Vim Builtin Package Manager

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March 14, 2022 (last updated October 24, 2022)

As of vim v8 there is a builtin package manager in vim. It's recommended or in use by popular members of the vim community, including Tim Pope, the creator of pathogen, and romainl who mentioned they use it in a Reddit reply. Tim Pope writes in the opening section of pathogen:

For new users, I recommend using Vim's built-in package management instead. :help packages

The builtin package manager looks for packages inside a ~/.vim/pack/ folder, and loads plugins within them in accordance with certain rules. This makes vim itself a replacement for plugin managers, while at the same time, removing the awkward problems around bootstrapping plugin managers.

You can also store your vimrc file in ~/.vim/. This means all your vim management code can be version controlled independent of the rest of your machine setup. Inside your "dotvim" repo, you can leverage git submodules to version control the packages/plugins you depend on. Theoretically, the end result is a simpler vimrc file. (See Git Submodules to learn more about how they work.)

To me, the most exciting part of all this is that, once you add your plugins to the appropriate folder, everything "just works".

Understanding Packages and Plugins

Packages live in ~/.vim/pack/. Packages are directories with any name, pack/*/. Packages contain plugins in specific locations, the most notable of which is the start directory, pack/*/start/. Plugins also have a particular folder structure. A plugin is a directory with any name, inside of which is, most likely, a plugin directory containing one or more vimscript files, */plugin/*.vim. For plugins in a package start directory, the vimscript files in the plugin's /plugin folder are ran on start of vim, pack/*/start/*/plugin/*.vim.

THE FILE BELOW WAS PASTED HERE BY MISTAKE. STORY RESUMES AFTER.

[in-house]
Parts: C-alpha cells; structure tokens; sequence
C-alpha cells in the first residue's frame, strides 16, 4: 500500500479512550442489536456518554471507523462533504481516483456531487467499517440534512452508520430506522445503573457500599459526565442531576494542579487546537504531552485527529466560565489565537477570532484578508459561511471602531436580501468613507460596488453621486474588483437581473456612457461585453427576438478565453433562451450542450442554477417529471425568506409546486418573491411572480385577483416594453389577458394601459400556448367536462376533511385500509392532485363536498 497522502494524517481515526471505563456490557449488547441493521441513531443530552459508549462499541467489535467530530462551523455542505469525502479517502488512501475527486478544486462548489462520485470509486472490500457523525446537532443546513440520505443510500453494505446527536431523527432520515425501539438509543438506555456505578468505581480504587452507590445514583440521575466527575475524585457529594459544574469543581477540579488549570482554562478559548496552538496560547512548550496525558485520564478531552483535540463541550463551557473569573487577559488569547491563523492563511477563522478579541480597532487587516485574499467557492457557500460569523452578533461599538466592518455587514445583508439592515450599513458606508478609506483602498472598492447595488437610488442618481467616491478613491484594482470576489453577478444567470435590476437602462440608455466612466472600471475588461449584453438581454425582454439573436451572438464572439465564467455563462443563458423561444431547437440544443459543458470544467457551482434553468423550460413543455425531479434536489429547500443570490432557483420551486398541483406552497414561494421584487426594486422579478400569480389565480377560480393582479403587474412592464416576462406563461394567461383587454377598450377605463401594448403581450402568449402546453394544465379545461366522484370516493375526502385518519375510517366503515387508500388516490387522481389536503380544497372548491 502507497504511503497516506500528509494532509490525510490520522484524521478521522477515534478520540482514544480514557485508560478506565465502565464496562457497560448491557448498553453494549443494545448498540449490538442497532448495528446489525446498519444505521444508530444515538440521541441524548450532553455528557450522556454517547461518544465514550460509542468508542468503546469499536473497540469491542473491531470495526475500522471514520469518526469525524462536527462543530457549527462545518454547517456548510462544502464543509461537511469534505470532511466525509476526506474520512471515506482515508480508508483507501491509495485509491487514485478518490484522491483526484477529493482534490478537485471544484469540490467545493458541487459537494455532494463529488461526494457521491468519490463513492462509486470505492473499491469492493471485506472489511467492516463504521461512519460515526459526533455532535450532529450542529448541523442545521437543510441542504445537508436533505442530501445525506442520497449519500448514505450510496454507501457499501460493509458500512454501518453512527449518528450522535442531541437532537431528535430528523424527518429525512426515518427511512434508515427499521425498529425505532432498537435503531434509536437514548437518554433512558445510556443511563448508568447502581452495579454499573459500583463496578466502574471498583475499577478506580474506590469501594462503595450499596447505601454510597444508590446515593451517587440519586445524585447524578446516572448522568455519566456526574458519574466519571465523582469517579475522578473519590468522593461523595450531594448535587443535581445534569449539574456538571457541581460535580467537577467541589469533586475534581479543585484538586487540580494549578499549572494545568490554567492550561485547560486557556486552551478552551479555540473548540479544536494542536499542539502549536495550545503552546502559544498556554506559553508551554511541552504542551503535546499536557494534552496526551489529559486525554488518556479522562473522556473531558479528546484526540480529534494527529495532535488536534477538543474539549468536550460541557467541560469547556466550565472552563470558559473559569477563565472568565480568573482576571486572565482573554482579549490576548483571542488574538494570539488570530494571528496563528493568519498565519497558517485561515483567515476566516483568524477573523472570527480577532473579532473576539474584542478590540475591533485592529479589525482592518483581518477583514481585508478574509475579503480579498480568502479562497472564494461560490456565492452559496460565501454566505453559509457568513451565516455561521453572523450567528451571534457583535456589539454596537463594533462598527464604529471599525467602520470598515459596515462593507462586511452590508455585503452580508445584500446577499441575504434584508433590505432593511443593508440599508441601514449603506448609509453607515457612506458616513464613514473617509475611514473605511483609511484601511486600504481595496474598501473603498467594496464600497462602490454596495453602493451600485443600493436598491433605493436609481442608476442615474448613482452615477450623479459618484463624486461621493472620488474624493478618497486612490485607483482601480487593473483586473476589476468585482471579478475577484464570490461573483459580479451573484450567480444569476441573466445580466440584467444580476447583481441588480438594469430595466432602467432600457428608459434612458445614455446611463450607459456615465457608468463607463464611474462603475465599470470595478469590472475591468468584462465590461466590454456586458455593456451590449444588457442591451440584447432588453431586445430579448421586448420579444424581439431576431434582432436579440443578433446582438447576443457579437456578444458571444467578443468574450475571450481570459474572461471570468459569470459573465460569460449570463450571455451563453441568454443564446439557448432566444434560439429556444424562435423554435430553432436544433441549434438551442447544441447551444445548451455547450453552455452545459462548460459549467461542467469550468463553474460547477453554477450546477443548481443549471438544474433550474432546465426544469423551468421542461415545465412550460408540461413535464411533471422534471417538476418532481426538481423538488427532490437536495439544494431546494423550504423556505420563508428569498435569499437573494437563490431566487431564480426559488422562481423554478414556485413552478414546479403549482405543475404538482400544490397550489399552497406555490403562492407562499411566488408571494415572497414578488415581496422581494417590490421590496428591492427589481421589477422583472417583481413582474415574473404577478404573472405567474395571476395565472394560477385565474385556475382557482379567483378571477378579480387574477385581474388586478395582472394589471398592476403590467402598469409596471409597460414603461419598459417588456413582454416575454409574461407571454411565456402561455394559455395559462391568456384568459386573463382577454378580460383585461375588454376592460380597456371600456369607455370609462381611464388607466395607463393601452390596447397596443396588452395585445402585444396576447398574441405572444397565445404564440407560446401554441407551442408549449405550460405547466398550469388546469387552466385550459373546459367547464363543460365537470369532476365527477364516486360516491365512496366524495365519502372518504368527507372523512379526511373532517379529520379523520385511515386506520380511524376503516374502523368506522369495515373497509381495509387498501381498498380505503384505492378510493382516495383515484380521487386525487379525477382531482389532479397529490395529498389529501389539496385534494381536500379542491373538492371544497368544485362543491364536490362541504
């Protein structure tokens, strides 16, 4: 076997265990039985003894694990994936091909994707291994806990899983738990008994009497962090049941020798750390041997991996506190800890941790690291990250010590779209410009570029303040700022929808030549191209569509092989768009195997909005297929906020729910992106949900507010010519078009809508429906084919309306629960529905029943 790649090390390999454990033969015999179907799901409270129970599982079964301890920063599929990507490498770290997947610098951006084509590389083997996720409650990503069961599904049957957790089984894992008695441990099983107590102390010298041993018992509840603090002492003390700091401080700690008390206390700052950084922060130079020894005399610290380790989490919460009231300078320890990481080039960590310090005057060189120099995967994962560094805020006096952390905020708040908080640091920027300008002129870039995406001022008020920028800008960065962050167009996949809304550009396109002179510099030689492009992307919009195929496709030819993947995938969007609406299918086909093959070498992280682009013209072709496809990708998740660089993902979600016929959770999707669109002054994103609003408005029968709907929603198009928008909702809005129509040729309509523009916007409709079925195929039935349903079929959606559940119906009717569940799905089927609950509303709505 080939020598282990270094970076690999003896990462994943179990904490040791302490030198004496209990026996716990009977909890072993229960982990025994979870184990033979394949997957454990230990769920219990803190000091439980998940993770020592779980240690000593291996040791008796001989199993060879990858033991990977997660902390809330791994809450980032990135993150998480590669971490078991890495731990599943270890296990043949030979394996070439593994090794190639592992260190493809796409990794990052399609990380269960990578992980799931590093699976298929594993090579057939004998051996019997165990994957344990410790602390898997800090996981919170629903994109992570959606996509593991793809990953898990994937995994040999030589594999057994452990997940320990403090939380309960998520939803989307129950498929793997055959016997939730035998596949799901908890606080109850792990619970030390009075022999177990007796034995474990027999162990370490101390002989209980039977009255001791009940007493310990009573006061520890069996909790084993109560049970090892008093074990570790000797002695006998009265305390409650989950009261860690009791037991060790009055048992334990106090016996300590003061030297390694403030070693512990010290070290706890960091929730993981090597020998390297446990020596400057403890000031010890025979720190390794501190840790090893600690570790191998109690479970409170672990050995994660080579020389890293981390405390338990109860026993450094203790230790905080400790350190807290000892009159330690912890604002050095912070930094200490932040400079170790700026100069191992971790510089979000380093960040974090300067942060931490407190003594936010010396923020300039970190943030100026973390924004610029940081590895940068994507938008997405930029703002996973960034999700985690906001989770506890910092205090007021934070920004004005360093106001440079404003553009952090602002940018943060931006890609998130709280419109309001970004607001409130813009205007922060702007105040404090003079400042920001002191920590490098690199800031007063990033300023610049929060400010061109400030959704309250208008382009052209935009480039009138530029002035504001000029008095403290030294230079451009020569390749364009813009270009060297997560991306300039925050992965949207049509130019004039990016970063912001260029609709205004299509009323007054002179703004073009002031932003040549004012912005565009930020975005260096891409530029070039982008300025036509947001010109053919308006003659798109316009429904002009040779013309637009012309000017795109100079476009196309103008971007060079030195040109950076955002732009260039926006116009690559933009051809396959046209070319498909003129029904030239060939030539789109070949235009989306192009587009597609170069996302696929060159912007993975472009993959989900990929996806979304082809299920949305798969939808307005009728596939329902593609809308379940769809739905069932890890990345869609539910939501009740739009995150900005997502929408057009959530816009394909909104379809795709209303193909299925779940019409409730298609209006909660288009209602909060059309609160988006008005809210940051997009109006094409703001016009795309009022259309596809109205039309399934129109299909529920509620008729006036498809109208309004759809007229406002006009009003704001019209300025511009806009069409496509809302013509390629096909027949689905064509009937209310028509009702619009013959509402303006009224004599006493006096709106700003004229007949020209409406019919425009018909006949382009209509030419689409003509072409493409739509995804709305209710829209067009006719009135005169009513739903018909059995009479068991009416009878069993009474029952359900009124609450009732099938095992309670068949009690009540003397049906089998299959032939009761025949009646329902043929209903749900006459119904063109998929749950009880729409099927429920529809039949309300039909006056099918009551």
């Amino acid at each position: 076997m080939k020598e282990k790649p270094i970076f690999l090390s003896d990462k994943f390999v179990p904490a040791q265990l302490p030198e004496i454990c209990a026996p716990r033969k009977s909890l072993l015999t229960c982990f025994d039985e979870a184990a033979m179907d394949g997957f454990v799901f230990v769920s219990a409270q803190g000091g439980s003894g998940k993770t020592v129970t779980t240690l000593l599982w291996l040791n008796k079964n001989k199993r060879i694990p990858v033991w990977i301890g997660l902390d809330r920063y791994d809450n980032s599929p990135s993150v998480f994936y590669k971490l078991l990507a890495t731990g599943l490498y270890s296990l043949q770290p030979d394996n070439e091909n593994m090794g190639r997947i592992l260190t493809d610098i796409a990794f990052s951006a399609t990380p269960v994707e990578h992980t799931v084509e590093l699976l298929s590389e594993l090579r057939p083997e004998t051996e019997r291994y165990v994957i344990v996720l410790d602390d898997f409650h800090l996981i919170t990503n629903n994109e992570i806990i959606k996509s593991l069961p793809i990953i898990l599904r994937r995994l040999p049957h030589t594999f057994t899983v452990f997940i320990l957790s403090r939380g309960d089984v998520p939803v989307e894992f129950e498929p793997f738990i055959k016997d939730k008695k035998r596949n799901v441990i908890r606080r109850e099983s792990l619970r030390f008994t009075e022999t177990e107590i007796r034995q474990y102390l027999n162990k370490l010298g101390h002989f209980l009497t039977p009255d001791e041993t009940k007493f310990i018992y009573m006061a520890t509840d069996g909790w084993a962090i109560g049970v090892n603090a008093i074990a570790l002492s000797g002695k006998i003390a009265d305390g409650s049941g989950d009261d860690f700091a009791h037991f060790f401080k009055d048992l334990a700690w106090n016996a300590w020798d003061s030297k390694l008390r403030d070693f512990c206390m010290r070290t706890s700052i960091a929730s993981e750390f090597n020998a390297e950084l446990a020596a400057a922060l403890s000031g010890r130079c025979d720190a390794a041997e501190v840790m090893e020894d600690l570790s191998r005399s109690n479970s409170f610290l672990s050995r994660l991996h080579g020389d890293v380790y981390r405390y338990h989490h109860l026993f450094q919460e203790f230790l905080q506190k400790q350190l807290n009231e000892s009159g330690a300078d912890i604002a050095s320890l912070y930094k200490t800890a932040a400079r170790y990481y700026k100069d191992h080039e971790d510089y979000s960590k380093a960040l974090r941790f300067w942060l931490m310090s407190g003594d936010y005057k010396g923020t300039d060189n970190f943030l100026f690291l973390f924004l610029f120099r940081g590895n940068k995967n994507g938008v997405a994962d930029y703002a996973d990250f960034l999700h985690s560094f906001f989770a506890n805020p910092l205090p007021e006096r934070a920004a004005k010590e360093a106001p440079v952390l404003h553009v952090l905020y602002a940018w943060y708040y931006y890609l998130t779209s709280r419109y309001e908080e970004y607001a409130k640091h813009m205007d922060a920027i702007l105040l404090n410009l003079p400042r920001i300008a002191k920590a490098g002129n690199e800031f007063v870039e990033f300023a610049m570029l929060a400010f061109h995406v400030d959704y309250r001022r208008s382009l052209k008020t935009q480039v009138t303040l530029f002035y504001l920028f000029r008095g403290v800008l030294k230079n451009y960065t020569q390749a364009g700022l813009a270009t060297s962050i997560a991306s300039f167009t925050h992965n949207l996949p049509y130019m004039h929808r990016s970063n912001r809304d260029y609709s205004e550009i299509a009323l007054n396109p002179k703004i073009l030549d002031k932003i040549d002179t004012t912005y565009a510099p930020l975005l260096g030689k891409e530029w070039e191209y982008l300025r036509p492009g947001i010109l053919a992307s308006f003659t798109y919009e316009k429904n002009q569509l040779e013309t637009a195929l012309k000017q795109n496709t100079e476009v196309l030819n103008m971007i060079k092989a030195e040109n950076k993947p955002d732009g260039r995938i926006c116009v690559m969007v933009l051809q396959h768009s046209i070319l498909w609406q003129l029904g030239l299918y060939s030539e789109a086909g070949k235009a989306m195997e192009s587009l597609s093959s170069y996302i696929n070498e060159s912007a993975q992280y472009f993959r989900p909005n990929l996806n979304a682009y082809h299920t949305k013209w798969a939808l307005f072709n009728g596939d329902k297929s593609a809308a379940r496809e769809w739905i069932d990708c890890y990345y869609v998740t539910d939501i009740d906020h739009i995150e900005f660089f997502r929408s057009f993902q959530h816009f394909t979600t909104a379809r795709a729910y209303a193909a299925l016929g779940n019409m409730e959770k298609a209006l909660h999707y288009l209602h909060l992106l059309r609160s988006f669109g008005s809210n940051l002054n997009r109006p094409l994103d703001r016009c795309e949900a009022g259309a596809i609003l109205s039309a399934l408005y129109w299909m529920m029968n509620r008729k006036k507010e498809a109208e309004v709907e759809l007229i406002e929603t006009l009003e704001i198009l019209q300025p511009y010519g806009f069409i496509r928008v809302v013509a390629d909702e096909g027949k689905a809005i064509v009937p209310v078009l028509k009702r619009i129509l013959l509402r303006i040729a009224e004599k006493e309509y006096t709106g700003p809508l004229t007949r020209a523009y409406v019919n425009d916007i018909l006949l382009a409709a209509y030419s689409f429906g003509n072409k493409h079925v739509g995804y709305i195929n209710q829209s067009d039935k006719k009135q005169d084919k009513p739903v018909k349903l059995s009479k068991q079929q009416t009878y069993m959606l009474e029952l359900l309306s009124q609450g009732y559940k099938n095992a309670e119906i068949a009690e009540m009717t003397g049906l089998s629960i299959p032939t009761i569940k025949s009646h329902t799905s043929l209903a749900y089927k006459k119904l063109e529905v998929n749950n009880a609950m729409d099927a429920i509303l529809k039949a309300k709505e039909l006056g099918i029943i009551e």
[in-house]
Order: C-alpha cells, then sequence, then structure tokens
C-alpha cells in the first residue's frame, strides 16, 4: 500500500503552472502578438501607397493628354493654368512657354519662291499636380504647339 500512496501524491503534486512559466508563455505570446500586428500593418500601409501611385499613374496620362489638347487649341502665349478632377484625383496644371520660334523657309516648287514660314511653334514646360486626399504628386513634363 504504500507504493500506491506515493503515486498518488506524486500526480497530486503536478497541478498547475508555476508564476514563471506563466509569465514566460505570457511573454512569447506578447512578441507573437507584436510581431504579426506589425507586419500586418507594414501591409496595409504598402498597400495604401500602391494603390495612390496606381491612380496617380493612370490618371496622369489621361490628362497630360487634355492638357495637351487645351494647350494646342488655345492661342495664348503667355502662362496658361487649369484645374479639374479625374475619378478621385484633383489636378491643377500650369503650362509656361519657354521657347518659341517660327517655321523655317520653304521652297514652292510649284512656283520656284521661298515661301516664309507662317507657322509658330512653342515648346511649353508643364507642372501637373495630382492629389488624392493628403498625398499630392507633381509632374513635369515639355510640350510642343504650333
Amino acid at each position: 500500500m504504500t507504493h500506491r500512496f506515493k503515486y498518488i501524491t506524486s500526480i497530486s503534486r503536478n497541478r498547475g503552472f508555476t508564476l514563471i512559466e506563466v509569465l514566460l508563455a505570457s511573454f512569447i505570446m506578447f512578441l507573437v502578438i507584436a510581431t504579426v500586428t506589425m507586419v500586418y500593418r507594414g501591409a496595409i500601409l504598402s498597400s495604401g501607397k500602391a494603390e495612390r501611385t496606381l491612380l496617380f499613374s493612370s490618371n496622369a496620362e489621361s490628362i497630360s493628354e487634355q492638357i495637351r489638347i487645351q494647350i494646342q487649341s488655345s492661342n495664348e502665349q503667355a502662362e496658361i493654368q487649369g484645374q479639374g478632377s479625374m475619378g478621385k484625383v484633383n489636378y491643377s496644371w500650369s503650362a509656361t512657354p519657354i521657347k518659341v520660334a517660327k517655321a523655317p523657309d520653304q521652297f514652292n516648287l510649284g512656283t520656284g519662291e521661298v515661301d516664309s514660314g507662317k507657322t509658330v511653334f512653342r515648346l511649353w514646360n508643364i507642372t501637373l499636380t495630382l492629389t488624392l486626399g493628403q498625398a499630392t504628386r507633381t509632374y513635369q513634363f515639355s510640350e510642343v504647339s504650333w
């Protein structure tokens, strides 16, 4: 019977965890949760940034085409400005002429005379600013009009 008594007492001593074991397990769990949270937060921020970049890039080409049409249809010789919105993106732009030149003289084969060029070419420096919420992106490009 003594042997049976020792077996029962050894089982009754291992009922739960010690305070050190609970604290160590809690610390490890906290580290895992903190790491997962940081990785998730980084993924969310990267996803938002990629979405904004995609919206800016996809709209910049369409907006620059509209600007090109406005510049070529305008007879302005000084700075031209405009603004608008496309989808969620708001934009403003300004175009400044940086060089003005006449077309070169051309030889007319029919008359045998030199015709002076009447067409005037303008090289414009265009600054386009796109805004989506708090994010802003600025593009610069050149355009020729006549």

How to manage plugins without packages

A lot of the vim ecosystem is individual plugins. If you look at the management tools currently popular in the vim ecosystem, you will notice that they all refer to themselves as plugin managers, not package managers. So, the question of package management is a bit of an open issue, as far as I can tell.

About the only thing I'm certain of at this point is that plugins have to live inside packages. So if you want to use individual plugins, you have to figure out what package you will put them in. (Remember, package names are arbitrary, so technically every answer is right. What I'm about to explore is what semantically is right.) A couple options present themselves.

  1. Wrap plugins in packages of the same name. Using vim-sensible as an example, you would store it in pack/sensible/start/sensible/.

  2. Wrap plugins in packages named after their creators. For example, pack/tpope/start/sensible/.

  3. Put plugins in generic packages. For example, pack/plugins/start/sensible/, or pack/bundle/start/sensible.

  4. Create your own personal package. For example, pack/[your-name]/start/sensible/. (You could then version control just this package, and even have it as a submodule of your dotvim files, if you are particularly git happy.)

I've seen blog posts advocate option (3). It seems that Tim Pope might advocate for option (2) based on his setup guides for his own plugins (though it could also be (4)). The docs at :help package-create seem to advocate for option (1), at least on some interpretations. I have no strong preference at the moment.

How I'm managing my vim setup

I am version controlling just my ~/.vim/ folder at aegatlin/dotvim. I like this approach because I can manage vim independently of everything else on my machine. (I have a MacOS Machine Setup guide for interested parties). My package management strategy as per above will be arbitrary. By the time you read my dotvim files, I will likely have succumbed to scope-creep, but my goal is to keep it as simple as possible. (As of this writing, vim is not my primary IDE, so "simple" is arguably an actually achievable goal.)